Finishing Batwoman Vol. 5: Webs, it would be easy to say "Batwoman is ruined," but honestly I don't think that's the case. Returning to my premise, I think Marc Andreyko does some good work here that's well in line with the kind of work I'd hoped to see again from Andreyko. But, it's more than clear in reading this volume that JH Williams and Hayden Blackman's departure shook this book to its roots, and the book's impending cancellation suggests that was too much to recover from. I'd still happily buy a new Manhunter series by Andrekyo set in the New 52 continuity.

[Includes original and variant covers]

Coming soon, my review of Superman Unchained.

Comments ( 9 )

  1. After the Williams/Blackman team left I only read the annual to get some sort of closure and boy was that a disappointment. I don't think Andreyko got any of the characters, they were all out of character so much that I thought I read bad fanfiction. And mind you, I didn't set out to hate Andreyko's work, for me it was just intended as an ending for the open storylines.

    The Bones reveal was disappointing, the setup was obviously intended for something more intelligent than a simple 'oh he's just a madman', and where was Maggie in the annual? I'd at least expected her to be somewhere during the end of the story.

    And then all those 'Kate...erm Batwoman' dialogue with like everybody! As if everyone suddenly became incompetent and unable to maintain secret identities! Ugh.

    I don't know if Andreyko's new storylines get eventually better but from what I read it's not the book I signed on in 2011. Another DC book I dropped :-(

    1. No disagreement; the annual was problematic. "Out of character" weren't the words I would use necessarily, but as I said above, I certainly think Andreyko was shooting in the dark with his Bones resolution (though we do have to acknowledge Andreyko keeping Chase and Bones alive in the 2000s in Manhunter). And I noticed too a lot of "slips" of characters using the others' real names; it's the kind of thing I think we commonly see when a new writer takes over a book and is trying to orient themselves with the characters (see also the larger role that Andreyko's new character Wolf Spider takes in the book over the already-established protagonists).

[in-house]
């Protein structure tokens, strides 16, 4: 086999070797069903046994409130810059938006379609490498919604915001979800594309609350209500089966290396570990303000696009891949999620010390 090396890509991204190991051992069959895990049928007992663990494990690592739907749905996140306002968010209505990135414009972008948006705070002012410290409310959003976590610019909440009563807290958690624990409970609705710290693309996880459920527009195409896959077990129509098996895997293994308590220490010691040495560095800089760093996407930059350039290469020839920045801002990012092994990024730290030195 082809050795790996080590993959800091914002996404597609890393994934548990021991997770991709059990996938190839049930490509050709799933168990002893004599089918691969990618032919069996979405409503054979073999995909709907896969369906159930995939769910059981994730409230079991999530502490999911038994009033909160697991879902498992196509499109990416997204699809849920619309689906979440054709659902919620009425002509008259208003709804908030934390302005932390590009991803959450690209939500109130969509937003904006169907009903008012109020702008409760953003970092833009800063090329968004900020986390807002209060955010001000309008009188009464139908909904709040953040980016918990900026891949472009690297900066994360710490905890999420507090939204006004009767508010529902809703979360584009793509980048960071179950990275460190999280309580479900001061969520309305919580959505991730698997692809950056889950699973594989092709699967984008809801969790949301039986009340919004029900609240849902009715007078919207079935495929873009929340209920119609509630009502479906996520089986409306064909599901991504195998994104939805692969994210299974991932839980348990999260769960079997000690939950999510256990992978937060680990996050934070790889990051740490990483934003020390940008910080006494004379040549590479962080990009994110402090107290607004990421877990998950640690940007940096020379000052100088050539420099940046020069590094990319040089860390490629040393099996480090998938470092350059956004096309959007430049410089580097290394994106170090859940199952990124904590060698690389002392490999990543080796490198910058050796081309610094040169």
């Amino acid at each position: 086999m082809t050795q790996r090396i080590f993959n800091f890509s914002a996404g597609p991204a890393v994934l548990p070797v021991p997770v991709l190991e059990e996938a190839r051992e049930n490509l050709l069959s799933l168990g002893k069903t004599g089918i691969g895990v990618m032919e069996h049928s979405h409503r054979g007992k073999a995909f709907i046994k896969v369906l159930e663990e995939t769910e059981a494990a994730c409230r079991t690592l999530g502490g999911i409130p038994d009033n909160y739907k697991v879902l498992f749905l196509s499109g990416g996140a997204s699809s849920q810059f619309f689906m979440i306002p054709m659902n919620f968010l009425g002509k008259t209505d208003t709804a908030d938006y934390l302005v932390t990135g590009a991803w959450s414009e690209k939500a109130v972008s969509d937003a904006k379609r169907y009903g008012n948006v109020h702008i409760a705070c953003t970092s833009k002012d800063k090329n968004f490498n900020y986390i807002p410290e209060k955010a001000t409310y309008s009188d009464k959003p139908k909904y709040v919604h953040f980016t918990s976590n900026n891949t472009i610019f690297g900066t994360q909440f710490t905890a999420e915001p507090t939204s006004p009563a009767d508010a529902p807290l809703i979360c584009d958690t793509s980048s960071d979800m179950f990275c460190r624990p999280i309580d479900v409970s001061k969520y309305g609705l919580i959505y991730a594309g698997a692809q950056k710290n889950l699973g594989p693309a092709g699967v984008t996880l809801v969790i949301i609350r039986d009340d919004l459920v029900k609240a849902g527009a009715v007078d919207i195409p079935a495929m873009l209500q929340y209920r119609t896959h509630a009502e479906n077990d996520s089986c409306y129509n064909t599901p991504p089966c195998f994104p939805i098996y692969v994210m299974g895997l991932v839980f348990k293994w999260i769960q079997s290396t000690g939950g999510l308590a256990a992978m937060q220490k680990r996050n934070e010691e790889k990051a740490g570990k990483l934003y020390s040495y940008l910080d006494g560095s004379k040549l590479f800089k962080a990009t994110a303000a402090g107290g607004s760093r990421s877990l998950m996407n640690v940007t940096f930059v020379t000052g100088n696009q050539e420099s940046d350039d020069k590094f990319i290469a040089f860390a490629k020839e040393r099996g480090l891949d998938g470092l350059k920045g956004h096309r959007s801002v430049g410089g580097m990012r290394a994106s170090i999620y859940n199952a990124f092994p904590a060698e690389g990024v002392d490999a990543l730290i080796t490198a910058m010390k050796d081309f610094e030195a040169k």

I think it'd be hard for Andreyko's run to be "better" than what came before, if nothing else than for lack of Williams's art, but I maintain that Manhunter fans might find it interesting.

    2. I just still can't believe how out of character he wrote Alice/Beth. I am honestly pretty sure he never read the run before his.

    3. Can't disagree; at least Andreyko minimized Alice's role in the story, though it's hard to believe Williams and Blackman wouldn't have done more with her.

      I'm curious just how many people completely dropped Batwoman after the annual, without reading an issue of the regular series? Your choice is your choice, of course; I'm mainly just curious whether an annual had that much power (whereas annuals, circa the Legends of a Dead Earth era, were mostly skip-able).

    4. I was already thinking about dropping the book when Williams was no longer doing art for Batwoman. I guess the annual was just the last nail on the coffin.

    5. I was marginally enjoying Andreyko's work on the series but the annual offended me so much, I dropped it immediately. It just showed me he did not care about the characters.

    6. When DC finally released the annual, the series was already up to issue #30, so it wasn't like single issue readers could afford to wait for it to come out before giving Andreyko's run a try.

  2. By the way, there was all this talk about rape (as in non-consentual sex between the Vampire and Kate) on the web, is there anything to it?

    1. I just started to see a little bit of that as I was looking in to when Batwoman's last issue would be (next collection will be the last). I think those events are in that next volume, so I haven't read the scenes in question yet.